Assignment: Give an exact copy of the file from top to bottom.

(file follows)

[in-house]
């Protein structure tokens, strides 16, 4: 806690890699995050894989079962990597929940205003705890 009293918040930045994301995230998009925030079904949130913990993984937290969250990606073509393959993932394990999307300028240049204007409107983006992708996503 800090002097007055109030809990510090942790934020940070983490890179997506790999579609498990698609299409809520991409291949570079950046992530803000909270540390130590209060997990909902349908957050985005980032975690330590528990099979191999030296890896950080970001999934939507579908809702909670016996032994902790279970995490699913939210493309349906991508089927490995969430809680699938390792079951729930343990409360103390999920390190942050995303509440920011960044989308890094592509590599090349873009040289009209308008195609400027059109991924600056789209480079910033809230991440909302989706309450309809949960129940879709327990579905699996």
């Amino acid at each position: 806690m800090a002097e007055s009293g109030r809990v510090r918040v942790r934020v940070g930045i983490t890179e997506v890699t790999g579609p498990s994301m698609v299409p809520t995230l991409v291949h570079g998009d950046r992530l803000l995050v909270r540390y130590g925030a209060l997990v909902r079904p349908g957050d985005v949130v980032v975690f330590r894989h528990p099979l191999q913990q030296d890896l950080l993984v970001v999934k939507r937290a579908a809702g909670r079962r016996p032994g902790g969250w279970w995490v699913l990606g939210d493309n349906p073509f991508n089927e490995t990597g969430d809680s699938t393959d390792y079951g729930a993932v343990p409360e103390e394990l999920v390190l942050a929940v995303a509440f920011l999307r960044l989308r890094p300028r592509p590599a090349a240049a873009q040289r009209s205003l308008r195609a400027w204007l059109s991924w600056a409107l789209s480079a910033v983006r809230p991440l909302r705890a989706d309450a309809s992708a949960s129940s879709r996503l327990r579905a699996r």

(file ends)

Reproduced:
[in-house]
């Protein structure tokens, strides 16, 4: 806690890699995050894989079962990597929940205003705890 009293918040930045994301995230998009925030079904949130913990993984937290969250990606073509393959993932394990999307300028240049204007409107983006992708996503 800090002097007055109030809990510090942790934020940070983490890179997506790999579609498990698609299409809520991409291949570079950046992530803000909270540390130590209060997990909902349908957050985005980032975690330590528990099979191999030296890896950080970001999934939507579908809702909670016996032994902790279970995490699913939210493309349906991508089927490995969430809680699938390792079951729930343990409360103390999920390190942050995303509440920011960044989308890094592509590599090349873009040289009209308008195609400027059109991924600056789209480079910033809230991440909302989706309450309809949960129940879709327990579905699996």
């Amino acid at each position: 806690m800090a002097e007055s009293g109030r809990v510090r918040v942790r934020v940070g930045i983490t890179e997506v890699t790999g579609p498990s994301m698609v299409p809520t995230l991409v291949h570079g998009d950046r992530l803000l995050v909270r540390y130590g925030a209060l997990v909902r079904p349908g957050d985005v949130v980032v975690f330590r894989h528990p099979l191999q913990q030296d890896l950080l993984v970001v999934k939507r937290a579908a809702g909670r079962r016996p032994g902790g969250w279970w995490v699913l990606g939210d493309n349906p073509f991508n089927e490995t990597g969430d809680s699938t393959d390792y079951g729930a993932v343990p409360e103390e394990l999920v390190l942050a929940v995303a509440f920011l999307r960044l989308r890094p300028r592509p590599a090349a240049a873009q040289r009209s205003l308008r195609a400027w204007l059109s991924w600056a409107l789209s480079a910033v983006r809230p991440l909302r705890a989706d309450a309809s992708a949960s129940s879709r996503l327990r579905a699996r």